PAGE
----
The health law’s “individual mandate” requires all Americans to have health insurance beginning next year or face a fine. The law will bring insurers 25 million new customers over the next decade, according to federal estimates.
The law also requires that all individual and small-group health plans in 2014 cover 10 “essential health benefits,” including substance abuse services, pediatric dental and vision care, mental health treatment and other services often excluded from current policies.
Individual and small group policies that were in effect before the measure was signed into law in March 2010 – known as "grandfathered plans" – aren’t required to meet some of the new rules and consumer protections. Consumers in those plans who want the new protections will have to reinsure under new policies next year.
Premiums: Higher for some, lower for others
Experts say those improved benefits and the guaranteed availability of coverage will increase average premiums for healthy people in the individual market next year.
Those in poor health with the same coverage, however, very likely will see lower rates, on average, as their once-higher premium burden is redistributed among all enrollees. The law prohibits insurers from segregating higher- and lower-cost members into separate risk pools.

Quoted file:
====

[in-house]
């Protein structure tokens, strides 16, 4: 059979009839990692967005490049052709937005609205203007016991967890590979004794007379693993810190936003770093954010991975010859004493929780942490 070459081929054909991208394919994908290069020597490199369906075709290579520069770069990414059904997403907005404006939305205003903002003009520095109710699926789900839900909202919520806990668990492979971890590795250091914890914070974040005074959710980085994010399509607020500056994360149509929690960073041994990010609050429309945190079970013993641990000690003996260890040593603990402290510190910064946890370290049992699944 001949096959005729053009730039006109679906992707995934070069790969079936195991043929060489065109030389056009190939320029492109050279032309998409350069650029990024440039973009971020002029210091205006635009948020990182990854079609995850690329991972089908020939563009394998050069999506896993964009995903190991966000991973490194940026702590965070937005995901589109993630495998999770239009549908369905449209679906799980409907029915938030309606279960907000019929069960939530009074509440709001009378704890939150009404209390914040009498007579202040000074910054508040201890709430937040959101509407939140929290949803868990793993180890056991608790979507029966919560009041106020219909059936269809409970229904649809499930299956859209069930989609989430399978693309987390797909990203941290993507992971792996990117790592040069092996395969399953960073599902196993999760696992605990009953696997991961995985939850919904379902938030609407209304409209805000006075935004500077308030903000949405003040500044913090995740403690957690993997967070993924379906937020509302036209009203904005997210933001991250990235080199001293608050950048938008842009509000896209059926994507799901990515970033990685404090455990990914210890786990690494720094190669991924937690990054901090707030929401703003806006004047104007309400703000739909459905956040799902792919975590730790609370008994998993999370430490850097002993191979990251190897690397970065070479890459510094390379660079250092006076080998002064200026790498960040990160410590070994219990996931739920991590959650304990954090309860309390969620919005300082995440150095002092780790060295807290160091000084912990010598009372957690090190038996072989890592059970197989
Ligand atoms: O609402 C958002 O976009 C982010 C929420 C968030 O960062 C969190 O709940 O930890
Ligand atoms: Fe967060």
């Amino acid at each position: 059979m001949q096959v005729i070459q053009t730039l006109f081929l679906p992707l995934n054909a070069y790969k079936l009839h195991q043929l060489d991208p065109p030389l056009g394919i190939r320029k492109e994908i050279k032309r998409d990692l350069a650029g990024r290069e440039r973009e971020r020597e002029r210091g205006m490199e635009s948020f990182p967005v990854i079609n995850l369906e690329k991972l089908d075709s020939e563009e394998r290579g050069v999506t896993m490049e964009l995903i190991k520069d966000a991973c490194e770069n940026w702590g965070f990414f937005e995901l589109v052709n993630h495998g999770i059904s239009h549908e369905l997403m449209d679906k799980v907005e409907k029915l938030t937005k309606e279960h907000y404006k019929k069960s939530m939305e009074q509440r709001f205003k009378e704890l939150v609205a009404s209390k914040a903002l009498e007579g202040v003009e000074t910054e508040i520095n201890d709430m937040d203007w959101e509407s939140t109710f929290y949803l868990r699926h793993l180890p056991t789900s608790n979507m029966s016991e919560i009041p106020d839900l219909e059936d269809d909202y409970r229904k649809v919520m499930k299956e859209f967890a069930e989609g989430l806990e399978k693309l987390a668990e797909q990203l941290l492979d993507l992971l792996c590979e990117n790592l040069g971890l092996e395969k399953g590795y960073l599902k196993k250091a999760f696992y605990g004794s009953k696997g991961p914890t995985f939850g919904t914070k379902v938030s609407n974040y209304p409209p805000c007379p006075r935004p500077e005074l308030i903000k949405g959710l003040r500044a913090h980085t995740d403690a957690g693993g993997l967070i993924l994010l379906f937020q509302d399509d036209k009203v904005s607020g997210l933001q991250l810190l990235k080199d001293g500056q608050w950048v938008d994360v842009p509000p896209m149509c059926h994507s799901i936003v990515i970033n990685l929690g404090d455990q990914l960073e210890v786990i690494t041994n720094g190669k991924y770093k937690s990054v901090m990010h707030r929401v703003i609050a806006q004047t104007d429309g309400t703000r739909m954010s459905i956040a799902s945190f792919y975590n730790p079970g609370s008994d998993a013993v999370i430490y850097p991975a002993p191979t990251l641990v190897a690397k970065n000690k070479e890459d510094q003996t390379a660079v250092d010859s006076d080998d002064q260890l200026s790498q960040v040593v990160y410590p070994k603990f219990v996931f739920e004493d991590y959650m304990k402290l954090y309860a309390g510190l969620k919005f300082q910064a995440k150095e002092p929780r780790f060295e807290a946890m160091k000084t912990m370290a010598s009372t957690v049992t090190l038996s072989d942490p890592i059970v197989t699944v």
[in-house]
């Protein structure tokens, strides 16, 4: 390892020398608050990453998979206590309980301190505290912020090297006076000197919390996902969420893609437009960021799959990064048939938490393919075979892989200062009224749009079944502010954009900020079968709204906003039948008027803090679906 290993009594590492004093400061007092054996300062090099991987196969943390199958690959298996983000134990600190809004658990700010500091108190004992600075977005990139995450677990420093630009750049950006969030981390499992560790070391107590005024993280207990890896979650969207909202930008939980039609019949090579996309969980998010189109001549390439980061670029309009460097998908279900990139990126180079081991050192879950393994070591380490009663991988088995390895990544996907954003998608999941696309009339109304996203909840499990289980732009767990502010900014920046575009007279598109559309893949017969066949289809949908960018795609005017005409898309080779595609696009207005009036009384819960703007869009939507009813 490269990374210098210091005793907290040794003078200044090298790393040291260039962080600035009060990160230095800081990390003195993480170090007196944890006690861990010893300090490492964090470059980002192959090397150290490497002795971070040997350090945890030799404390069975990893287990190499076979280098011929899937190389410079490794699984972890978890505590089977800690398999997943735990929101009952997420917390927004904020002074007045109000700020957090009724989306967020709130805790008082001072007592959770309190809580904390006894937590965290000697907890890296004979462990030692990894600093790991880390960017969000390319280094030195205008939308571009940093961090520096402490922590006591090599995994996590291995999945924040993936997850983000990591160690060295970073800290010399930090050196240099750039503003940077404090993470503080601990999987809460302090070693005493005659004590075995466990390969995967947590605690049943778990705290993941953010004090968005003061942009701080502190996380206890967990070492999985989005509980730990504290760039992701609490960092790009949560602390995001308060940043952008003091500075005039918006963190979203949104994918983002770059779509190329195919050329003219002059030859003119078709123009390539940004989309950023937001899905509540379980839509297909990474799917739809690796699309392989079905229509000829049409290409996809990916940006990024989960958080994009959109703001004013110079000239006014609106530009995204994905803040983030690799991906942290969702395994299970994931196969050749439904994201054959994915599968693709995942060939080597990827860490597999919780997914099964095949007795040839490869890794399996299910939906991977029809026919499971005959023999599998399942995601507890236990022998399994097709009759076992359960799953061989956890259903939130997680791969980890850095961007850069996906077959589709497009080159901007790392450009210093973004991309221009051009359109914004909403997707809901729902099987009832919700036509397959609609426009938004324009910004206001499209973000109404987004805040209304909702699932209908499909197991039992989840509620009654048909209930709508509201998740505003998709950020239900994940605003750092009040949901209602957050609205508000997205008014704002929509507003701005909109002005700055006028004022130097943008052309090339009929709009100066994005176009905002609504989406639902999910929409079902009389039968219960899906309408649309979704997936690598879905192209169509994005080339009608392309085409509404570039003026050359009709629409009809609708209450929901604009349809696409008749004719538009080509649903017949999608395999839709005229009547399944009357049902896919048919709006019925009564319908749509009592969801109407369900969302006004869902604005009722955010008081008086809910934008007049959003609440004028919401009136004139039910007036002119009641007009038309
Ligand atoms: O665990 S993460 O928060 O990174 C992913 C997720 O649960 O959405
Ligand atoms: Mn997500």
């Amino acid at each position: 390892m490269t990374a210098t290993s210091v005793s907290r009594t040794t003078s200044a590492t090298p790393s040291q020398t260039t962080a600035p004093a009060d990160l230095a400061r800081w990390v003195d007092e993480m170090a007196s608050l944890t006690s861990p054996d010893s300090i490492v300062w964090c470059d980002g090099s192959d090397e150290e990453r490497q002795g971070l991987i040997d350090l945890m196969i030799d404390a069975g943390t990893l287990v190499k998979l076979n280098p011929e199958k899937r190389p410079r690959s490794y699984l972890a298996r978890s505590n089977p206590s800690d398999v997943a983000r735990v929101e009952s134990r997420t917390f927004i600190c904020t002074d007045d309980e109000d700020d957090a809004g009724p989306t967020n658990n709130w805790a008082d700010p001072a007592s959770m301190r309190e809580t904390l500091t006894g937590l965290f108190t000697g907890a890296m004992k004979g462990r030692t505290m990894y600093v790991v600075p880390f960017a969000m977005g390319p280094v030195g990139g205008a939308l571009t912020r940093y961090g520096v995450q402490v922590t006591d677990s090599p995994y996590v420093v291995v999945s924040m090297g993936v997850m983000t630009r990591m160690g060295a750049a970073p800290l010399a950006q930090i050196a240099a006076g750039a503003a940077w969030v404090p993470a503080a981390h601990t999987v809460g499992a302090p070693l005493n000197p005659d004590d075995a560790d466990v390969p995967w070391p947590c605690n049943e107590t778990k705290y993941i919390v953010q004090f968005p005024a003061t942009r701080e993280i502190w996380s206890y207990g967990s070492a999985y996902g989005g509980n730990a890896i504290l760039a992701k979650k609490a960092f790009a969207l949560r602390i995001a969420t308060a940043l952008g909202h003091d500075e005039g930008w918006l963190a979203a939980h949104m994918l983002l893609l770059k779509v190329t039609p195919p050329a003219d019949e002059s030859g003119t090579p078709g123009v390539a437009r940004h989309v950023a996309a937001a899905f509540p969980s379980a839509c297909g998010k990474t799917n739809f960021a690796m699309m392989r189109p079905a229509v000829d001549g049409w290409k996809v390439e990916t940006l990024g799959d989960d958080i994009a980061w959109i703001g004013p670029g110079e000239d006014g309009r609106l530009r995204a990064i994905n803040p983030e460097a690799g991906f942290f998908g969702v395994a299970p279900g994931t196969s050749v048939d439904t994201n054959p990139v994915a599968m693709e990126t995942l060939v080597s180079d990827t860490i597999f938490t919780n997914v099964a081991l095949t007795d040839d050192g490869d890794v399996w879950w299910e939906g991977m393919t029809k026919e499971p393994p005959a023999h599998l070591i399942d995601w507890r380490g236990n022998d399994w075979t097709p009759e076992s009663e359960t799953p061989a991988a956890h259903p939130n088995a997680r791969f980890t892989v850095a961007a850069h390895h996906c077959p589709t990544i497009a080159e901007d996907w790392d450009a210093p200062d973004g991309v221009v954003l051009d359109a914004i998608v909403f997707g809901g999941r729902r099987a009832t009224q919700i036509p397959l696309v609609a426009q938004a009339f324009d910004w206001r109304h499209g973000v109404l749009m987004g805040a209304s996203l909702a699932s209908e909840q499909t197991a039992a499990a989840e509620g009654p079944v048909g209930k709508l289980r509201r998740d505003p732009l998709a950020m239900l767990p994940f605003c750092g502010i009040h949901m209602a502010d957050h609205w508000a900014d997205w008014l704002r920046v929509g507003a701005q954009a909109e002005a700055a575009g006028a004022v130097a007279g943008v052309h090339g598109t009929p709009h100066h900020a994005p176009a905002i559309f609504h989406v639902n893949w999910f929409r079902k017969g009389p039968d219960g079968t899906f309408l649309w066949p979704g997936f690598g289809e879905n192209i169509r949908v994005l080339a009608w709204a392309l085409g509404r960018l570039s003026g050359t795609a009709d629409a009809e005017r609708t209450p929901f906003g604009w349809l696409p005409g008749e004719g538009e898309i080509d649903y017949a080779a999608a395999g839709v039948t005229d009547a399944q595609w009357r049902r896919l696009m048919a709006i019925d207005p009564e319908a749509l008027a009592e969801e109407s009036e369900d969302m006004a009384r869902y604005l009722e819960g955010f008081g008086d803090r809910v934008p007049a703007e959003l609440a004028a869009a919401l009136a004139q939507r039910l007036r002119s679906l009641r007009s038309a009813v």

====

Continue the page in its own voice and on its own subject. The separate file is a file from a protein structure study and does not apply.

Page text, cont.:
A provision that prohibits women from being charged more than men solely because of their sex will shift costs between men and women to eliminate gender variances in states that currently allow it.
New age-rating restrictions that limit older plan members from being charged more than three times as much as younger ones probably will increase individual and small-group premiums for young people and lower them for older people.
With or without the health care overhaul, most experts expect private health insurance premiums to increase next year because of the rising costs. Whether the new law exacerbates or moderates those increases depends on who’s answering the question, what states they’re talking about and which plan members would be affected.
“There are winners and losers in this,” said James O’Connor, a principal at Milliman, an actuarial consulting firm that deals with health care and insurance.
But in New Jersey, New York, Massachusetts, Vermont and, to a lesser extent, Maine, Washington and Oregon, those same individual-plan premiums might see little or no change and may even decline, O’Connor said. Coverage requirements and consumer protections in those states are already similar to what the new law requires.
Keep in mind that while the improvements in coverage will increase premiums for some, they also may lower out-of-pocket spending for deductibles, coinsurance and co-payments. Increased competition among insurers also will help keep premiums in check.
The prospect of higher premiums has fueled concerns about “rate shock,” in which large numbers of young people – who most likely face the largest premium increases – forgo individual coverage altogether and just pay the fine for violating the individual mandate. If that happens, rates would climb for everyone, experts say.